Image source: New York Post
Nike: The youngest consumers in the market are Gen Z, sometimes known as “digital natives,” who were born between 1997 and 2012.
They have had a massive influence on consumer behavior, being the first generation to have grown up with technology being a part of everyday life.
Gen Z is known for its proficiency in technology, social media, and e-commerce.
In addition, they have a strong sense of their individuality and respect integrity and transparency.
They are also more diverse and socially engaged than prior generations.
As a result, companies and marketers have to restructure their strategies to better attract this demographic.
According to Nike’s CEO, John Donahoe, the company should concentrate on Gen Z consumers, particularly in China.
Nike & Gen Z
Nike, one of the most well-known sporting brands in the world, had to revamp its marketing tactics in order to appeal to Gen Z consumers.
Gen Z is known as a generation for its strong sense of individualism and advocates honesty and openness.
They also place a high priority on social responsibility and sustainability, which leads many to favor doing business with these types of values.
Appealing to a generation
Nike has focussed on developing transparent, sustainable supply chains and actively promoted social subjects like diversity and inclusion to cater to Gen Z consumers.
The company has focused on creating things that clients could personalize to showcase their individuality.
One case is the Nike By You program, which lets consumers make customized sneakers using various colors and materials.
Social media use
Nike has also been investing in digital marketing and e-commerce to draw in Gen Z customers, who are known for their computer savvy and acumen in social media.
Additionally, the firm has been active on social media platforms like Instagram and Facebook.
On TikTok, it has been able to interact with Gen Z users and advertise its products and its brand message.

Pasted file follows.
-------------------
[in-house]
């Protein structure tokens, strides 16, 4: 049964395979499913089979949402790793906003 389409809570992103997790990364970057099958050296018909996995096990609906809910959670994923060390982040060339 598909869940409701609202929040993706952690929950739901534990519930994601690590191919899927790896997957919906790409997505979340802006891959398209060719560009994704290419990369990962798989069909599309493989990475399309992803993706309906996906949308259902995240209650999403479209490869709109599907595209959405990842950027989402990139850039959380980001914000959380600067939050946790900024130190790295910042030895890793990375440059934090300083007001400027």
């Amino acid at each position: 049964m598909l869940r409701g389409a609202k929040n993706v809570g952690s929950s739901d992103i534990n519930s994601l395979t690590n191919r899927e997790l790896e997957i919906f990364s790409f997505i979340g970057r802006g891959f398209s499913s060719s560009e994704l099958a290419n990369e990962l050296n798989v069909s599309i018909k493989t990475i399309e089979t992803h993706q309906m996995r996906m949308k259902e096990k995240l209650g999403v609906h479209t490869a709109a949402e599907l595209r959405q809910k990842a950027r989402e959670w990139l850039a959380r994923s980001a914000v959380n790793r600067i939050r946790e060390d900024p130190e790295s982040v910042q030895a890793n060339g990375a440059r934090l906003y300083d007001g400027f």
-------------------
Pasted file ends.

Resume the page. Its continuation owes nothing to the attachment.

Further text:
Nike has thrived in attracting Gen Z consumers with its emphasis on diversity, sustainability, and personalization in merchandise and marketing.
Owing to its robust digital presence and marketing, the company has been successful with its reach and engagement.
Read also: Tax credit rules for next year not entirely clear
On Thursday, John Donahoe talked about the sizable demand for athletic clothing in China despite Covid disruptions.
“We’re still the number one cool and favorite brand in Shanghai and in Beijing,” said Donahoe.
“We’re really focused on the Gen Z consumer in China, we saw a very good response from the Gen Z consumer who wants the most innovative products and wants brands that are globally relevant.”
“We saw good response in Q2, and we have the same focus and outlook going forward.”
China’s “zero Covid policy” was still in place since around November 30, the conclusion of Nike’s second fiscal quarter.
A 3% decline in revenue was caused by the closure of 1,500 Nike shops across the country.
In 2021, Covid disruptions declined in frequency, which resulted in a 22% decrease in the company’s China revenue from the past quarter.
China is still a significant market, according to John Donahoe, but he overlooked how spending surged when the country abandoned its zero Covid policy.
“We factored in some disruption in our outlook, but we view that as transitory, we still believe in the fundamentals of China,” he said.
“We invested in building hyperlocal products where we take an iconic franchise like Air Force One, or Dunk, and we localize it so it’s relevant for the Chinese consumer – and the Chinese consumer really responded to that.”
Despite the fact that Nike has had problems with inventories over the past few quarters, Donahoe argued that the issue solely existed in North America.
He claimed that by May, the company hopes to be operating at normal levels.
“The consumer is still paying list price for the Nike products that they know and love,” said Donahoe.
“In the areas where we have excess inventory, which is primarily in North America, we are working through it. We’re discounting and working through it.”
Nike has been using a direct-to-consumer marketing strategy instead of wholesalers.
However, overall revenue climbed by 19% as a result of the company’s inventory being offered for sale to partners during the most recent fiscal quarter.
Donahoe asserted that despite investing in its new technique, Nike still significantly relies on wholesalers.
“Consumers in this day and age want to get what they want, when they want it, how they want it, and in our industry, they’ve been very clear they want a premium and consistent shopping experience regardless of channel,” said Donahoe.
Nike CEO touts strength in Gen Z China shopper as Covid disruptions dent regional sales